HISTORIC ADOBE RISES FROM RUIN.
ENCINO -- It took less than half a minute for the 1994 Northridge Earthquake to shake apart one of the San Fernando Valley's most cherished historic adobes.
And it has taken 13 years for state officials to painstakingly restore the de la Ossa adobe home, which officially reopens Sunday at Los Encinos State Historic Park.
"I am pleased as punch," said Walter Nelson, secretary of the Los Encinos Docents Association, which nearly disappeared during the interim. "It's been a long time."
The de la Ossa adobe, built in 1849 at the demise of the Californio period and dawn of the California Gold Rush, is one of the Valley's premier historic sites.
Its eight rooms, placed end to end and flanked by two airy verandas, was once the heart of the 4,460-acre El Encino Rancho.
But the mud-brick survivor of nearly a century of development barely survived the Northridge temblor, which collapsed its north wall, wrecked its roof and opened cracks large enough for daylight to shine through.
"It's like someone took it in the air, shook it, then left it on the ground like a kid's snow globe," said Karma Graham, Angeles District interpreter for the state Department of Parks and Recreation.
After a $2 million restoration that includes never-before-seen photographs and exhibits, the 142-foot-long adobe is once again ready for visitors.
"It'll be a real park again," said Nelson, admiring the bleached-white building with russet trim.
Parks officials attribute the 13-year hiatus to financing and contracting delays and a time-consuming restoration that shed light on historic adobe's construction.
To buttress the building, a concrete beam up to 2 feet thick was placed atop its walls. For seismic strength, fiberglass rods were driven through some of its bricks.
In one room, preservationists worked five months to uncover an original parlor mural, daubed with up to four layers of paint, fashioned to look like a French salon.
"Q-tips, dental tools, you name it" were used, said Molly Lambert of the Berkeley-based Architectural Conservation, which restored the marble-like wall surrounding a western window. "We're very happy to find as much original paint as possible."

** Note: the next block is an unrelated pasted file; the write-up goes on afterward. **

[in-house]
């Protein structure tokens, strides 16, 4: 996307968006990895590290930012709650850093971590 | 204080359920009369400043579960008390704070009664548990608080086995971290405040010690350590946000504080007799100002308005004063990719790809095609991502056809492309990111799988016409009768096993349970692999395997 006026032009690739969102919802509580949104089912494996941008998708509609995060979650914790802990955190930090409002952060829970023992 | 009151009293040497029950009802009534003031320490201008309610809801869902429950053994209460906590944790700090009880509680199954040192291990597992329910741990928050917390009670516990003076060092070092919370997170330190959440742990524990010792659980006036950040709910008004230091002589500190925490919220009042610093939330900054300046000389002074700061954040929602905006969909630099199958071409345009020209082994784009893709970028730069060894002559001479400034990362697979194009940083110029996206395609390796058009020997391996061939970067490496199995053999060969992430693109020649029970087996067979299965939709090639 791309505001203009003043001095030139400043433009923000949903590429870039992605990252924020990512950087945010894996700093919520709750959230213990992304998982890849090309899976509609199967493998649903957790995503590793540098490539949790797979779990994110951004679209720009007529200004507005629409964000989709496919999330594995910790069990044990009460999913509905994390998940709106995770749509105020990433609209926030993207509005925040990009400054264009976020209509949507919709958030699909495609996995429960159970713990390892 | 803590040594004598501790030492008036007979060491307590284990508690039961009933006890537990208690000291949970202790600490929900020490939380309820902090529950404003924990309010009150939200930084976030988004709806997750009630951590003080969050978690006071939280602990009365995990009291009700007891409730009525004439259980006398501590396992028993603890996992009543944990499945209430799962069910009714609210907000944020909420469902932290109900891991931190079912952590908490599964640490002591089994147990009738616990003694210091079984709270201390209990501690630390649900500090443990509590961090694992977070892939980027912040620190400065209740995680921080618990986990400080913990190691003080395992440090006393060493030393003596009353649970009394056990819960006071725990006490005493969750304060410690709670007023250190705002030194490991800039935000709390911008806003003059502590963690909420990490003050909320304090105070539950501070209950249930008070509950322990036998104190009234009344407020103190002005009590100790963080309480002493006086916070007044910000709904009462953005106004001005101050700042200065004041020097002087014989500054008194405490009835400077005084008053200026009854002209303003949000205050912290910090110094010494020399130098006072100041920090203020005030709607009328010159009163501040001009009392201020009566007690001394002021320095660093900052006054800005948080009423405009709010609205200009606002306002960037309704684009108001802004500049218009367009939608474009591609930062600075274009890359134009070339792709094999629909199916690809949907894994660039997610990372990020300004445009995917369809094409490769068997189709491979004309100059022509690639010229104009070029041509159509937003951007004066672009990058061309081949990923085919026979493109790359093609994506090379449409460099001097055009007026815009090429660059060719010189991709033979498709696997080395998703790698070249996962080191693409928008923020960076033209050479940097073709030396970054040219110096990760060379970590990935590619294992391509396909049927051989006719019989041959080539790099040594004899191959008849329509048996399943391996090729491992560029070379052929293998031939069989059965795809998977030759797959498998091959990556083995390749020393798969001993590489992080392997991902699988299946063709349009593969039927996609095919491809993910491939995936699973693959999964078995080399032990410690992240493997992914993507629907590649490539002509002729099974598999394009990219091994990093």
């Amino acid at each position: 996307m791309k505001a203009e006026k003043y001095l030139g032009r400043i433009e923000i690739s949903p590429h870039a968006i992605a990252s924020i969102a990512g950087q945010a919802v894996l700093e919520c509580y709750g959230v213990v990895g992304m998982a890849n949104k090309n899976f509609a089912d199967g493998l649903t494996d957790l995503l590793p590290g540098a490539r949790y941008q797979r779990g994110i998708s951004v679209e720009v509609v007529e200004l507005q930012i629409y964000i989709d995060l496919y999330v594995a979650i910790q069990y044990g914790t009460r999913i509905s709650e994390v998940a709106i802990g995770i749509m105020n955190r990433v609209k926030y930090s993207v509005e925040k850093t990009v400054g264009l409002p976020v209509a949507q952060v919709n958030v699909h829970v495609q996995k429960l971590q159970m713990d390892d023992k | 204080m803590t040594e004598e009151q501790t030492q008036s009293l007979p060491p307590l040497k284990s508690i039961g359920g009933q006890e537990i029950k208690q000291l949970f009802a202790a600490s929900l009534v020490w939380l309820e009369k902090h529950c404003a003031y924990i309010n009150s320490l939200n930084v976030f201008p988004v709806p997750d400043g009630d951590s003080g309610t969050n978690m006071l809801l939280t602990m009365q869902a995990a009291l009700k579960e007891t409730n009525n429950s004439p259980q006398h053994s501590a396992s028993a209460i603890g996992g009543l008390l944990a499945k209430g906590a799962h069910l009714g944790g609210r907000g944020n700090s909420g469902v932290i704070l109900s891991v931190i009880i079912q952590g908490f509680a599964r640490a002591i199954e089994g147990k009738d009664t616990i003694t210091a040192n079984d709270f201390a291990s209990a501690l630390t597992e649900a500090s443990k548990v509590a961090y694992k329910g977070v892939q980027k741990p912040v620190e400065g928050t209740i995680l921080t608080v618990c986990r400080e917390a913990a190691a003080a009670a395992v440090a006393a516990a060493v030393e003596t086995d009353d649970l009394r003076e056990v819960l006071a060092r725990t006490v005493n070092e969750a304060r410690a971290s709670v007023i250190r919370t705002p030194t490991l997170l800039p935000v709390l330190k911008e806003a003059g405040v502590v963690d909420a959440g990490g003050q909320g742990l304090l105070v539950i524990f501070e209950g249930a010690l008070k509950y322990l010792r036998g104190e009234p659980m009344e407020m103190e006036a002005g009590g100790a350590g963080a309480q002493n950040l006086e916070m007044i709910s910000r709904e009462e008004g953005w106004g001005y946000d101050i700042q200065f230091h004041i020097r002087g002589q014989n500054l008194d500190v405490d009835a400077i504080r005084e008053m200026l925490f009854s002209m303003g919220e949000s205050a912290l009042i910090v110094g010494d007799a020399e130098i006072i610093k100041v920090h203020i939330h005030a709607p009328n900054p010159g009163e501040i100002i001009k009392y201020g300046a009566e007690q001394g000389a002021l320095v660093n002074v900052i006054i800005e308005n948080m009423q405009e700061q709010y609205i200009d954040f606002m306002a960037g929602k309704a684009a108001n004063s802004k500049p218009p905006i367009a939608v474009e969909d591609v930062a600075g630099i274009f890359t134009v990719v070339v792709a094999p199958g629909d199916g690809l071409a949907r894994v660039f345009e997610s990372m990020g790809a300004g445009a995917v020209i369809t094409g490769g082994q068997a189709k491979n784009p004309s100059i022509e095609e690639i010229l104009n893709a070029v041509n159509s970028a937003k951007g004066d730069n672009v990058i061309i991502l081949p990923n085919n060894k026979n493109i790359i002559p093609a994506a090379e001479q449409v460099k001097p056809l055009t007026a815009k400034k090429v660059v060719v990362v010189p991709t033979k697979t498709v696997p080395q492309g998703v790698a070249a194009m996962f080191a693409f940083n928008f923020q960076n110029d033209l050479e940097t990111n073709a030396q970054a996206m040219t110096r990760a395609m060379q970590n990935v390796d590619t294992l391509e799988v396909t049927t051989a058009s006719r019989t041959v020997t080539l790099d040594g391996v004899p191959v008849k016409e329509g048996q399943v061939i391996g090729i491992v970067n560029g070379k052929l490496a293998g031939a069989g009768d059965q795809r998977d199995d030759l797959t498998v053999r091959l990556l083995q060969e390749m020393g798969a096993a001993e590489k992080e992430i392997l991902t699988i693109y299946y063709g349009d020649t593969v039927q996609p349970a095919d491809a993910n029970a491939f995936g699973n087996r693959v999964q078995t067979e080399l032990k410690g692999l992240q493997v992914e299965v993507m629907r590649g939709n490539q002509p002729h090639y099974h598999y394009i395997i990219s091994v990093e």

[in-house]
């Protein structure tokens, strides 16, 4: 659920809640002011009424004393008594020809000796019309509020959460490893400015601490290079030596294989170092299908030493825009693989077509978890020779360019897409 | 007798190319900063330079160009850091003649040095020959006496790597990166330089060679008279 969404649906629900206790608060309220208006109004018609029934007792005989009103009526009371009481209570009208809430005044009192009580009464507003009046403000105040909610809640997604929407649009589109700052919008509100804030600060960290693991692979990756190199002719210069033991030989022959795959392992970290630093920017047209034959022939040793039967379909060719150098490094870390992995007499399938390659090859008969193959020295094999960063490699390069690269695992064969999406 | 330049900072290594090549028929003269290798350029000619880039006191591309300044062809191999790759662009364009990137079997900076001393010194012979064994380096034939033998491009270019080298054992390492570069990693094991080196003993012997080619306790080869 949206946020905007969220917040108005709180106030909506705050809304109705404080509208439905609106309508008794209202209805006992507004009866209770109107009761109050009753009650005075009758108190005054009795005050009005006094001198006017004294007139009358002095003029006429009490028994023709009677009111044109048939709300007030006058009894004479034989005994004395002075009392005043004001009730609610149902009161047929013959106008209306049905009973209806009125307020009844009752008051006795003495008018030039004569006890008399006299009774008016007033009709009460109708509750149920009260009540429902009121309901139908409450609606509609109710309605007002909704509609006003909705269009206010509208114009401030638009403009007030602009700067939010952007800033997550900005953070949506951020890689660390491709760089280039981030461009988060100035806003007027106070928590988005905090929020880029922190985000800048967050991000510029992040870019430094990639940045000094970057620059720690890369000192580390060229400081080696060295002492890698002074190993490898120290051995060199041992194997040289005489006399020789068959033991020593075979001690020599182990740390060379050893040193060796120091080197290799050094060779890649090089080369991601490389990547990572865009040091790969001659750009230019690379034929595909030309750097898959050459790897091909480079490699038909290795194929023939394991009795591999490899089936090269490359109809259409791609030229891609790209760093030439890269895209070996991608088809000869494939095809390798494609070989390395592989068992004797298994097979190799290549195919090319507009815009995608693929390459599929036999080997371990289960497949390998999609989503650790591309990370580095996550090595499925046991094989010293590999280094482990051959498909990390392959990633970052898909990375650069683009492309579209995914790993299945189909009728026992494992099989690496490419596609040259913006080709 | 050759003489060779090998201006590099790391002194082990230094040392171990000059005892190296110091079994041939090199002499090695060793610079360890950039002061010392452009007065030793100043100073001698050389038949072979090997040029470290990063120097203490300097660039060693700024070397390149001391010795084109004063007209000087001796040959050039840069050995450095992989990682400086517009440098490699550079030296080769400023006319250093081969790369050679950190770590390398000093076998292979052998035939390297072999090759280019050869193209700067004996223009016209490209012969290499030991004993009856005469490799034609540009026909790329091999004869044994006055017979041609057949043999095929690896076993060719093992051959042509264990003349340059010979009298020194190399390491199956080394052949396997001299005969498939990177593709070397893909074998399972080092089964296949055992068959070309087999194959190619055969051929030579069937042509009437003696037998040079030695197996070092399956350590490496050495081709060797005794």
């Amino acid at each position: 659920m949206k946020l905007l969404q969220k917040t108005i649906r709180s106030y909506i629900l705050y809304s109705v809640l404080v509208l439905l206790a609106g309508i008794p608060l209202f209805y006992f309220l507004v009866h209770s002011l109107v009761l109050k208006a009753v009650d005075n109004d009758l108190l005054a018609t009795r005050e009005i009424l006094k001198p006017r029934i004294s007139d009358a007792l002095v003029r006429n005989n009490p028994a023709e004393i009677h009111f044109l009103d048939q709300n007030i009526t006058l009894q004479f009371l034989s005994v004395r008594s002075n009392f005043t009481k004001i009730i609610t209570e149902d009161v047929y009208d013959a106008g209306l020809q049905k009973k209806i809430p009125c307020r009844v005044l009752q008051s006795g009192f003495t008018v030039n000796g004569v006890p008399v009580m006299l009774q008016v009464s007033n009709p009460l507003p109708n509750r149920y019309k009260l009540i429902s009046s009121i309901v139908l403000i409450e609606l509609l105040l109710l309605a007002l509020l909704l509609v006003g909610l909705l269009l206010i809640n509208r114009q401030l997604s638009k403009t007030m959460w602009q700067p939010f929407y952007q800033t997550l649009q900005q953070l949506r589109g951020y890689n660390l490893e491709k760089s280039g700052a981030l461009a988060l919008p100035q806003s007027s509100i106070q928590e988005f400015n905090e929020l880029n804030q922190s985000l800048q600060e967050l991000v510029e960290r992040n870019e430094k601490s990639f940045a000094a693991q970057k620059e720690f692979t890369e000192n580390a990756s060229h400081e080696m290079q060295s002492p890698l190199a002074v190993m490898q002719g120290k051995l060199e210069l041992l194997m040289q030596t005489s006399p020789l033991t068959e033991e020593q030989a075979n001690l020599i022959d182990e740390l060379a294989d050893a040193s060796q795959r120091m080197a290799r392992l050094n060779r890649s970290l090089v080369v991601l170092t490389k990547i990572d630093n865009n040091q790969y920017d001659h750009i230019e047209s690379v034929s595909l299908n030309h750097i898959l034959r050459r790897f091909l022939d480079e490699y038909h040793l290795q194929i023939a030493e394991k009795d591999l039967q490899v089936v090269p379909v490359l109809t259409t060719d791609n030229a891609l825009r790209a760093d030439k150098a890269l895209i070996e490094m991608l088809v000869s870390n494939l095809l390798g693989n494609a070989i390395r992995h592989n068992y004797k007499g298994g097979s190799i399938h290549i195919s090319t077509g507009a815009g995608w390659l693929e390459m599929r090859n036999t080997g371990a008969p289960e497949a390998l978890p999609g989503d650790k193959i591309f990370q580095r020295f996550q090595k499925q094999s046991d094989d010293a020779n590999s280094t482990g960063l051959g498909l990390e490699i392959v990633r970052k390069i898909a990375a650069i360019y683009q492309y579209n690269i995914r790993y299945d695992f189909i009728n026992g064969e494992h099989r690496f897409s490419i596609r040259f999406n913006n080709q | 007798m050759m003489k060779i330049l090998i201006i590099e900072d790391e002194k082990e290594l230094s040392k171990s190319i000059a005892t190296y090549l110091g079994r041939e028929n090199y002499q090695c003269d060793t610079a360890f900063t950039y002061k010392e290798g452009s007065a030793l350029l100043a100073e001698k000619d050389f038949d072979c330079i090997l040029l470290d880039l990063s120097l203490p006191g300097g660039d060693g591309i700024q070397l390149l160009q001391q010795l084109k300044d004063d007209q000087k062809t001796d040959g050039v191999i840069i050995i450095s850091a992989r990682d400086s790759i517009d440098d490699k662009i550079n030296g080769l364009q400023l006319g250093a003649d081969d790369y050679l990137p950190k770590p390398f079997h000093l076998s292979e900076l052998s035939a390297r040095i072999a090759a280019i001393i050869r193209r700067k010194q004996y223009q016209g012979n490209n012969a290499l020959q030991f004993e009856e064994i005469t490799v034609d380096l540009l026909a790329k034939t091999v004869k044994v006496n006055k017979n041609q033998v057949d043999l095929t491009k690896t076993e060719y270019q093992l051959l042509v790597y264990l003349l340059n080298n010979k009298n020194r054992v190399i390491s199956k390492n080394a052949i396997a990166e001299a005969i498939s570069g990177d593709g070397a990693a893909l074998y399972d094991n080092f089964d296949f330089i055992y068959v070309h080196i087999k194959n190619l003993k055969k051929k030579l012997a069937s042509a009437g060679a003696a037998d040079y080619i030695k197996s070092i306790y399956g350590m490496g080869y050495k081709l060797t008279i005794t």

This week, docents and state historians walked through cozy rooms of period furniture, clothing and exhibits of the Indian, Mexican, French and Basque families who had pioneered the southwest Valley ranch.
Of Vincente de la Ossa, a Spanish-Mexican tavern-keeper from Los Angeles who built the adobe, home to 13 children.
Of the Thompsons, Garniers, Oxararts, Glesses and Amestoys who would inherit the ranch's warm spring, shady oaks and unfettered views of the Valley.
Of the hospitality to travelers along El Camino Real, (now Ventura Boulevard). Of the booms and busts in cattle, sheep and wheat.
And of a postwar building boom that cut up the rancho -- and almost destroyed the historic adobe and bunkhouse.
In 1945, mothers driving home after a PTA meeting were aghast to see a sign hanging near the dilapidated adobe that read: "This historical landmark will be subdivided."
Maria Helena Stewart, a Chicago native, raised money to help save the adobe, bought by the state in 1949.
In 2002, a freshly landscaped Los Encinos Historic State Park reopened after an 18-month closure. And today the adobe, open five years later, might be even better as a result of the earthquake.
"I think it's a gem," said James Newland, state parks supervisor for cultural resources for Southern California. "If it wasn't for the quake, we wouldn't have had the funding to ... do primary research on the building."
If you go
A grand reopening of the de la Ossa adobe will be held from 10 a.m. to 3 p.m. Sunday at Los Encinos State Historic Park, 16756 Moorpark St., Encino. The free celebration will feature music, crafts and children's games. Participants are invited to wear Western garb. For more information, go to www.los-encinos.org
5 photos, box, map
(1 -- 2 -- color) A current photo, above, taken from almost the same location as the historic photo, top, shows the restored and shored-up de la Ossa adobe in Encino, ready to welcome visitors again beginning Sunday.
(3) The adobe's blacksmith shop will be open to offer hands-on lessons in smithy techniques for the public beginning Sunday.
(4) James Newland, a state parks supervisor, left, talks with Walter Nelson of the Los Encinos Docents Association as he looks over a replica of a Spanish newspaper from the mid-1850s, when the de la Ossa family owned the adobe.
John Lazar/Staff Photographer
(5) This photo was taken of the extended de la Ossa family during their ownership of the historic adobe, built in 1849.
If you go (see text)
De la Ossa Adobe
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|Publication:||Daily News (Los Angeles, CA)|
|Date:||Jul 21, 2007|
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